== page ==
Most Asian stock markets rose on Wednesday as regulators further downplayed fears of a banking crisis, while Hong Kong’s Hang Seng index rose sharply as investors cheered a major restructuring in e-commerce giant Alibaba (NYSE: BABA) Group.
The Hang Seng jumped 2.2% to an over three-week high, with Alibaba Group Holdings Ltd (HK:9988) up nearly 15% in early trade. The e-commerce firm said it plans to split its business into six separate units, each with its own leadership and scope for public listing.
Asian equities surge as bank worries subside; Alibaba bolsters the Hang Seng.
The move was seen as overly positive by investors, on hopes that it could attract lesser regulatory scrutiny, and also generate more future returns given that the six units represent Alibaba’s largest moneymakers.
Other technology stocks on Hang Seng were also caught up in the buying, with Tencent Holdings Ltd (HK:0700) and Baidu (NASDAQ: BIDU) Inc (HK:9888) up over 2% each.
Japan’s Nikkei 225 index rose 0.4%, aided by an over 5% jump in investment house SoftBank Group Corp. (TYO:9984), which owns a 13.5% stake in Alibaba.
Broader Asian stocks also advanced, as overnight comments from U.S. regulators reiterated strength in the banking system, and blamed the recent collapse of Silicon Valley Bank on mismanagement, rather than systemic risks.
As bank jitters subside, Asian markets surge; Alibaba drives up the Hang Seng
The comments, coupled with a lack of negative news from the banking sector over the past two weeks, helped ease concerns over an imminent collapse in U.S. banks. This saw investors cautiously buy into risk-heavy Asian markets.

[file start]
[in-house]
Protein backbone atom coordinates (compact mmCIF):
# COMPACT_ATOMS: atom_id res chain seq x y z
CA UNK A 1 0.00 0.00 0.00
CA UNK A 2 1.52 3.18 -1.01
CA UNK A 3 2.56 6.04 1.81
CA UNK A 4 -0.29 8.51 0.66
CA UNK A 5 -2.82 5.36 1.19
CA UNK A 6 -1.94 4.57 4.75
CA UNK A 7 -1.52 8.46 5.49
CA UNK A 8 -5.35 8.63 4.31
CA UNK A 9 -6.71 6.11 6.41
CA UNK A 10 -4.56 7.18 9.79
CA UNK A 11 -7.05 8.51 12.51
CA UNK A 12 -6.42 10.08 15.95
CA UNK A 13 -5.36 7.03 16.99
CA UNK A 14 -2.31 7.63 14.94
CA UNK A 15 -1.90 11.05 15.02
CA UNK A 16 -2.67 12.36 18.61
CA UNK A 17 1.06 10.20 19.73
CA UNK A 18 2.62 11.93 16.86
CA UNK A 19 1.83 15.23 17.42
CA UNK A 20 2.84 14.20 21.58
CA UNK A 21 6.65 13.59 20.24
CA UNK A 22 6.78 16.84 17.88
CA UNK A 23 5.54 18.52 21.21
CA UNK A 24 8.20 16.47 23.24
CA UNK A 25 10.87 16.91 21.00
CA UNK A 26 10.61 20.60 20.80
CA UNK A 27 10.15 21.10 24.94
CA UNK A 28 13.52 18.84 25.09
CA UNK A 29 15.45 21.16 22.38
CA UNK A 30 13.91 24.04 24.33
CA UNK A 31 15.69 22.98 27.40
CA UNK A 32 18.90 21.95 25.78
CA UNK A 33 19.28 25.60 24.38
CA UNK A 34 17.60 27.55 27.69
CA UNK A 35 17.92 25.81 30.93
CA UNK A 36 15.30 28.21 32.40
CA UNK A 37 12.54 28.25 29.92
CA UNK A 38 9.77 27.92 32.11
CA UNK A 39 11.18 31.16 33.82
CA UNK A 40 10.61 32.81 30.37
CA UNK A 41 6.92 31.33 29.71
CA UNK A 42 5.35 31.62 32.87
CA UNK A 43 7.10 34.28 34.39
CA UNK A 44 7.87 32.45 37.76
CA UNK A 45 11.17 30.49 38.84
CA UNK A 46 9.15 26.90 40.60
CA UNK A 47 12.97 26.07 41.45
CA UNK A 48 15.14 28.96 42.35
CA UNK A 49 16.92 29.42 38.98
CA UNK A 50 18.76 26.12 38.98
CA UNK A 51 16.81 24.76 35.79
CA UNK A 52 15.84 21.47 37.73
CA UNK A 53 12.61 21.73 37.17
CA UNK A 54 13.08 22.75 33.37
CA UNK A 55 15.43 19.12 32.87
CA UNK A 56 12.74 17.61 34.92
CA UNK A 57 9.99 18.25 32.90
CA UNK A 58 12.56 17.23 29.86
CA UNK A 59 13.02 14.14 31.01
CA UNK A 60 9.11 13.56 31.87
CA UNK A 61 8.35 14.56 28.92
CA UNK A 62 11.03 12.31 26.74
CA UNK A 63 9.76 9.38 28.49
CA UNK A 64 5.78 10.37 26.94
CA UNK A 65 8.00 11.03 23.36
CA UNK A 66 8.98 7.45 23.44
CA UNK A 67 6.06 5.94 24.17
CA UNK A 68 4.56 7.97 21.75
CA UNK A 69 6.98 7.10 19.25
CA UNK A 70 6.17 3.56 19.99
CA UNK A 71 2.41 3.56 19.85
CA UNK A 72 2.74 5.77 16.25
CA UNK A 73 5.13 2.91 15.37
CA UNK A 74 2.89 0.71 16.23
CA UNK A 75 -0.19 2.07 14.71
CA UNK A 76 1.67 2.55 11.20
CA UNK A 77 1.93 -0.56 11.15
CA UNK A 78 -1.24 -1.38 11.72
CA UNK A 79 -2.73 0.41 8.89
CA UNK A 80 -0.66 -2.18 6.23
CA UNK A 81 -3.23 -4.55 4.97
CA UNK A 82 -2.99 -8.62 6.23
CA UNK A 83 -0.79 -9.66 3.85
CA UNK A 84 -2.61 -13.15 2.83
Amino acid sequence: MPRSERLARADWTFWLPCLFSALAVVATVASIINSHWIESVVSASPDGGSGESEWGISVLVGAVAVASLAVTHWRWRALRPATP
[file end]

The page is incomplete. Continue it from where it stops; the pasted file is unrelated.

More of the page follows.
But gains were limited by an overnight bounce in U.S. Treasury yields, as easing banking fears saw markets pricing in the potential for more policy tightening by the Federal Reserve.
Indonesian stocks led gains across Southeast Asia with a 0.8% bounce, while Australia’s ASX 200 added 0.2% after softer-than-expected inflation data furthered the case for a pause in the Reserve Bank’s rate hike cycle.
But Chinese stocks lagged their Asian peers, with the Shanghai Shenzhen CSI 300 index up 0.2%, while the Shanghai Composite fell 0.1%. Mixed economic readings from the country saw investors scale back their bets on a Chinese rebound this year, even as the country ended three years of anti-COVID lockdowns.
Focus this week is on Chinese information about businesses due on Friday. Analysts are expecting some softening in March from the prior month, as a post-COVID economic boom runs out of steam.
China’s massive export sector is grappling with weak overseas demand, while local manufacturers are also still running well below capacity.